Analysis of the 64-bit Boundary in IPv6 Addressing
draft-ietf-6man-why64-07

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Document Type Active Internet-Draft (6man WG)
Last updated 2014-10-30 (latest revision 2014-10-19)
Replaces draft-carpenter-6man-why64
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Intended RFC status Informational
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6MAN                                                   B. Carpenter, Ed.
Internet-Draft                                         Univ. of Auckland
Intended status: Informational                                  T. Chown
Expires: April 23, 2015                             Univ. of Southampton
                                                                 F. Gont
                                                  SI6 Networks / UTN-FRH
                                                                S. Jiang
                                            Huawei Technologies Co., Ltd
                                                             A. Petrescu
                                                               CEA, LIST
                                                          A. Yourtchenko
                                                                   cisco
                                                        October 20, 2014

           Analysis of the 64-bit Boundary in IPv6 Addressing
                        draft-ietf-6man-why64-07

Abstract

   The IPv6 unicast addressing format includes a separation between the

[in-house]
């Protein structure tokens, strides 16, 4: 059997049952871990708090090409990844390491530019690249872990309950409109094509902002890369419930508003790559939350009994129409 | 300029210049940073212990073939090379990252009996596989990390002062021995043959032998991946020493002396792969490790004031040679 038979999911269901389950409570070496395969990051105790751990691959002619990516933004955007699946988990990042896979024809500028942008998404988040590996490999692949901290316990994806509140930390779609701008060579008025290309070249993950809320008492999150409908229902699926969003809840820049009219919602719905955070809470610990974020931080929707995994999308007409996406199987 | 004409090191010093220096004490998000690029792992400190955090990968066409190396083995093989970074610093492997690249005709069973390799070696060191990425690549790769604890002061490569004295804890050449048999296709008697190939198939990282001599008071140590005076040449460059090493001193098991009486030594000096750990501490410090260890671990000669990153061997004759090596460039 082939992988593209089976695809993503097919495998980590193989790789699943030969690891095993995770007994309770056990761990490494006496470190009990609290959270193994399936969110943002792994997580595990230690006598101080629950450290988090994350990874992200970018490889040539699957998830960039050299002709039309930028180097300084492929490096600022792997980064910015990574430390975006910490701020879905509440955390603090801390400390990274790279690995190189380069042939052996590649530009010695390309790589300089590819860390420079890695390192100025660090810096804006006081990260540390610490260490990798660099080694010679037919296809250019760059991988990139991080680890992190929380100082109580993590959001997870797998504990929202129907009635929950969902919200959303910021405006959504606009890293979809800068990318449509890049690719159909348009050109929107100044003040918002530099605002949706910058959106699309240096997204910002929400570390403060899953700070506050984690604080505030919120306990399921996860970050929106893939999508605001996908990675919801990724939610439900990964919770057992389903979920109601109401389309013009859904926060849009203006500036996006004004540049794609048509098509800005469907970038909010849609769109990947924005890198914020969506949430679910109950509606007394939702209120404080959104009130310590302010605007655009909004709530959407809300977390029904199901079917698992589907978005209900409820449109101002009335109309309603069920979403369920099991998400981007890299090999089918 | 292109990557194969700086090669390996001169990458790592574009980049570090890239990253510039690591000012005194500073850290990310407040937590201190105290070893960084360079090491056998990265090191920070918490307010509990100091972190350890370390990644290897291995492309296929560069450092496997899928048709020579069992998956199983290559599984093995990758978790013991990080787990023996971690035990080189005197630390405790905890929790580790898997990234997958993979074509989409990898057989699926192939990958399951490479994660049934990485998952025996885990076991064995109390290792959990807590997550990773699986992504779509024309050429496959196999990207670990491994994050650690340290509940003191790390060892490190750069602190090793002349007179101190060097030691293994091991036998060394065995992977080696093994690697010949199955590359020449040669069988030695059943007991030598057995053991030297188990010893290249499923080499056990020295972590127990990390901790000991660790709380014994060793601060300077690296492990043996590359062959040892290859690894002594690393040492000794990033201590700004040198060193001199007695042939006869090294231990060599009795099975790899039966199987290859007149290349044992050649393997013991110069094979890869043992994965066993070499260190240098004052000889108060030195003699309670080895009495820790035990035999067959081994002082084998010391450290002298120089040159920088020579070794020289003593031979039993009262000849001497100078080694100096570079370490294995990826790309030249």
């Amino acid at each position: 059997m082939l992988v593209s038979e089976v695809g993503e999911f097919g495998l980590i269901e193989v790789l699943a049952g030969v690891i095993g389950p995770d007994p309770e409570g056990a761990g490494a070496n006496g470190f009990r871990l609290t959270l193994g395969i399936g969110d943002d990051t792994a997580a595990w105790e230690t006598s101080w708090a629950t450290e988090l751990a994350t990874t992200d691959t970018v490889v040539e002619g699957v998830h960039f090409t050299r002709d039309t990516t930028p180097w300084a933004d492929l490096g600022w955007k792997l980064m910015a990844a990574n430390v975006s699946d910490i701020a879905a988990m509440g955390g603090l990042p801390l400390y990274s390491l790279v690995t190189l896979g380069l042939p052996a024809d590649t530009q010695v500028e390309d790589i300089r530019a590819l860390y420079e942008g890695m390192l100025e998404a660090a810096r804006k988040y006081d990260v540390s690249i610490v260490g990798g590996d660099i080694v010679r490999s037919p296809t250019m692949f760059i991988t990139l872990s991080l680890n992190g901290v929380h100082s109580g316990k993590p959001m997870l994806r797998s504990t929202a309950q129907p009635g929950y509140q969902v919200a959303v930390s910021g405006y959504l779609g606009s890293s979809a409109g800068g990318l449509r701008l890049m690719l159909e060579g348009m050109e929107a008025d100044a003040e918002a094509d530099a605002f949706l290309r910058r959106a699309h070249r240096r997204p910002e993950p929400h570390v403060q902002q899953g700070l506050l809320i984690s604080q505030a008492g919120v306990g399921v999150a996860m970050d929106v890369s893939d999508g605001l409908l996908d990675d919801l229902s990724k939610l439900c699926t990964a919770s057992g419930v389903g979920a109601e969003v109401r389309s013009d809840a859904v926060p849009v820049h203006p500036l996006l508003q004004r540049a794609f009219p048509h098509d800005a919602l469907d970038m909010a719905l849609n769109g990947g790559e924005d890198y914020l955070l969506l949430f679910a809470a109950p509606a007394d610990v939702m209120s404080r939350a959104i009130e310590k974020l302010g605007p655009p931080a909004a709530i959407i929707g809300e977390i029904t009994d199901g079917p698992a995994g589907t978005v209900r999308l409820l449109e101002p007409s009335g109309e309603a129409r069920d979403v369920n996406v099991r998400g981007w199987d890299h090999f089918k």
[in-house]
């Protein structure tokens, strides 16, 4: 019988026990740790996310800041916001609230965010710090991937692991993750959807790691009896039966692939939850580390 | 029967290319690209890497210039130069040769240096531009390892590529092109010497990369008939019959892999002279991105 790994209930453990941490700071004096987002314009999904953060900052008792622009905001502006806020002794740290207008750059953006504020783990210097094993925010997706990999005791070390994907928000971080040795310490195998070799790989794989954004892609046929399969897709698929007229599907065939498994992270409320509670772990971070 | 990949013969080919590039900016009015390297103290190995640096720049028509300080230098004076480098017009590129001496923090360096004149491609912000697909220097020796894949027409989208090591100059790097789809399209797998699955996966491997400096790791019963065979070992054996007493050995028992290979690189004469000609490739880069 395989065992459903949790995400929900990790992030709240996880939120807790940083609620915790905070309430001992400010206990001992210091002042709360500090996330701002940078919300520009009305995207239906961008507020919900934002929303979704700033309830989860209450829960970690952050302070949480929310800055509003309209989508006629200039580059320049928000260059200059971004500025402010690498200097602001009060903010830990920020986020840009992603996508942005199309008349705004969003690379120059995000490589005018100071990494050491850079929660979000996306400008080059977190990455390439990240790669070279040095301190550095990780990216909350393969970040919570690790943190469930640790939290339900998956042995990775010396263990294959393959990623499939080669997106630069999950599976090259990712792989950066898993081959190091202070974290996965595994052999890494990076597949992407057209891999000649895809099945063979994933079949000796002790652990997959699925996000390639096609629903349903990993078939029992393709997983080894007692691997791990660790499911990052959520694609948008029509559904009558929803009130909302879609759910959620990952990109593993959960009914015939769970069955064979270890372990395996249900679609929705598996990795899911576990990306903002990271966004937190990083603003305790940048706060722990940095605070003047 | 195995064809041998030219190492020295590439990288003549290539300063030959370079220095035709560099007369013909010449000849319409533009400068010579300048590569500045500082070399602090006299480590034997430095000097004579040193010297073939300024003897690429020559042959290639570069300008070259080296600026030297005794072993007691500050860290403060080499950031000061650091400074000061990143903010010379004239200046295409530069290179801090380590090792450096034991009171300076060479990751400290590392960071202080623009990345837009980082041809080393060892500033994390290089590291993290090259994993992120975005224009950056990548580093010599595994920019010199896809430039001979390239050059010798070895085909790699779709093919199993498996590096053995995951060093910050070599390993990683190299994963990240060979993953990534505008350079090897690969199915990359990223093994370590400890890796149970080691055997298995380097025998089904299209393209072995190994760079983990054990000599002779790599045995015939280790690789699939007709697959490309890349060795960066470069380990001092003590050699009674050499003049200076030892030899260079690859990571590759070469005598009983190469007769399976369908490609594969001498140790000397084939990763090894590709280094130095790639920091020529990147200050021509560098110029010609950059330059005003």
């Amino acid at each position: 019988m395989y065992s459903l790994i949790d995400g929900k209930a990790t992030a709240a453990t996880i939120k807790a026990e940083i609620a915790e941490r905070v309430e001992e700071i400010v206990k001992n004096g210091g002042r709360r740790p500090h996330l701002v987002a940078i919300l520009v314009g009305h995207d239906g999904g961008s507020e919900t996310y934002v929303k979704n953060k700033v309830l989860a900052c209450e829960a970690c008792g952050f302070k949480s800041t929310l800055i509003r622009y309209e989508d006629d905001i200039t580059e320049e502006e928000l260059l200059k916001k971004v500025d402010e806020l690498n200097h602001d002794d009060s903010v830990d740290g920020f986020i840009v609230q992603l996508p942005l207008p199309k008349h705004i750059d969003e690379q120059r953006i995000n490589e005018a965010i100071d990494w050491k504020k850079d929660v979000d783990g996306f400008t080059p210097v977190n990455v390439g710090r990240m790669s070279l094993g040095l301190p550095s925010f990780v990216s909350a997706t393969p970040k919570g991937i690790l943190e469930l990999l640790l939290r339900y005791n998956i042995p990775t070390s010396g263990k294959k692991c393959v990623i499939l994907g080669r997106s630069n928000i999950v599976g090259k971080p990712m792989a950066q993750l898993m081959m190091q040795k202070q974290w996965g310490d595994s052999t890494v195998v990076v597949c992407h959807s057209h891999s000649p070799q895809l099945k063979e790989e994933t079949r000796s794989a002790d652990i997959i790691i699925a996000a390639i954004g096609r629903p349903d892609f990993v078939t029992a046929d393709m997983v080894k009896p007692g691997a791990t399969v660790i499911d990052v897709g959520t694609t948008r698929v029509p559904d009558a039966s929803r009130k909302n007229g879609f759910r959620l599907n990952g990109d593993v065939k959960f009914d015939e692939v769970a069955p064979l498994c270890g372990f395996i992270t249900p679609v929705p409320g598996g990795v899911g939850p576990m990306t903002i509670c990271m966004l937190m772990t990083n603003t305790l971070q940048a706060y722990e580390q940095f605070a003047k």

prefix used to route packets to a subnet and the interface identifier
   used to specify a given interface connected to that subnet.
   Currently the interface identifier is defined as 64 bits long for
   almost every case, leaving 64 bits for the subnet prefix.  This
   document describes the advantages of this fixed boundary and analyses
   the issues that would be involved in treating it as a variable
   boundary.

Status of This Memo

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   This Internet-Draft will expire on April 23, 2015.

Carpenter, et al.        Expires April 23, 2015                 [Page 1]
Internet-Draft                   Why 64                     October 2014

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Table of Contents

   1.  Introduction  . . . . . . . . . . . . . . . . . . . . . . . .   2
   2.  Advantages of a fixed identifier length . . . . . . . . . . .   4
   3.  Arguments for shorter identifier lengths  . . . . . . . . . .   5
     3.1.  Insufficient address space delegated  . . . . . . . . . .   5
     3.2.  Hierarchical addressing . . . . . . . . . . . . . . . . .   6
     3.3.  Audit requirement . . . . . . . . . . . . . . . . . . . .   6
     3.4.  Concerns over ND cache exhaustion . . . . . . . . . . . .   7
   4.  Effects of varying the interface identifier length  . . . . .   7
     4.1.  Interaction with IPv6 specifications  . . . . . . . . . .   7
     4.2.  Possible failure modes  . . . . . . . . . . . . . . . . .   9
     4.3.  Experimental observations . . . . . . . . . . . . . . . .  11
       4.3.1.  Survey of the processing of Neighbor Discovery
               options with prefixes other than /64  . . . . . . . .  11
       4.3.2.  Other Observations  . . . . . . . . . . . . . . . . .  14
     4.4.  Implementation and deployment issues  . . . . . . . . . .  14
     4.5.  Privacy issues  . . . . . . . . . . . . . . . . . . . . .  16
   5.  Security Considerations . . . . . . . . . . . . . . . . . . .  16
   6.  IANA Considerations . . . . . . . . . . . . . . . . . . . . .  17
   7.  Acknowledgements  . . . . . . . . . . . . . . . . . . . . . .  17
   8.  Change log [RFC Editor: Please remove]  . . . . . . . . . . .  17
   9.  References  . . . . . . . . . . . . . . . . . . . . . . . . .  18
     9.1.  Normative References  . . . . . . . . . . . . . . . . . .  18
     9.2.  Informative References  . . . . . . . . . . . . . . . . .  21
   Authors' Addresses  . . . . . . . . . . . . . . . . . . . . . . .  23
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